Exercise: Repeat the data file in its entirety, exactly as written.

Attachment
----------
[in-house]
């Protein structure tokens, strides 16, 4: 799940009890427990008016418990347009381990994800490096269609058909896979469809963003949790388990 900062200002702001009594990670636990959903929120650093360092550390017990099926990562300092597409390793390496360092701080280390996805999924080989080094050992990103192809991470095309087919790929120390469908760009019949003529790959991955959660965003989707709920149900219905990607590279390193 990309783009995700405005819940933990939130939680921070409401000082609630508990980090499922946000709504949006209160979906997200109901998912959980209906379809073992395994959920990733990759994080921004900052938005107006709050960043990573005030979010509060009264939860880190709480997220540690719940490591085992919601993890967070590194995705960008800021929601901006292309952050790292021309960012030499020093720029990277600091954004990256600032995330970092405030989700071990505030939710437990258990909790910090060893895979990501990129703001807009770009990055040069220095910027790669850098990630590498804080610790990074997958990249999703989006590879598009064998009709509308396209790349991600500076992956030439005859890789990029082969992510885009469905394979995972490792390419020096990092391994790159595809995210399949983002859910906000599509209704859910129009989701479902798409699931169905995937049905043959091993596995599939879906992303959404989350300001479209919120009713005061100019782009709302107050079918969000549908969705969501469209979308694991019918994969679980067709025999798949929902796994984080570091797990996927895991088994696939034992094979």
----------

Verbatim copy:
[in-house]
């Protein structure tokens, strides 16, 4: 799940009890427990008016418990347009381990994800490096269609058909896979469809963003949790388990 900062200002702001009594990670636990959903929120650093360092550390017990099926990562300092597409390793390496360092701080280390996805999924080989080094050992990103192809991470095309087919790929120390469908760009019949003529790959991955959660965003989707709920149900219905990607590279390193 990309783009995700405005819940933990939130939680921070409401000082609630508990980090499922946000709504949006209160979906997200109901998912959980209906379809073992395994959920990733990759994080921004900052938005107006709050960043990573005030979010509060009264939860880190709480997220540690719940490591085992919601993890967070590194995705960008800021929601901006292309952050790292021309960012030499020093720029990277600091954004990256600032995330970092405030989700071990505030939710437990258990909790910090060893895979990501990129703001807009770009990055040069220095910027790669850098990630590498804080610790990074997958990249999703989006590879598009064998009709509308396209790349991600500076992956030439005859890789990029082969992510885009469905394979995972490792390419020096990092391994790159595809995210399949983002859910906000599509209704859910129009989701479902798409699931169905995937049905043959091993596995599939879906992303959404989350300001479209919120009713005061100019782009709302107050079918969000549908969705969501469209979308694991019918994969679980067709025999798949929902796994984080570091797990996927895991088994696939034992094979």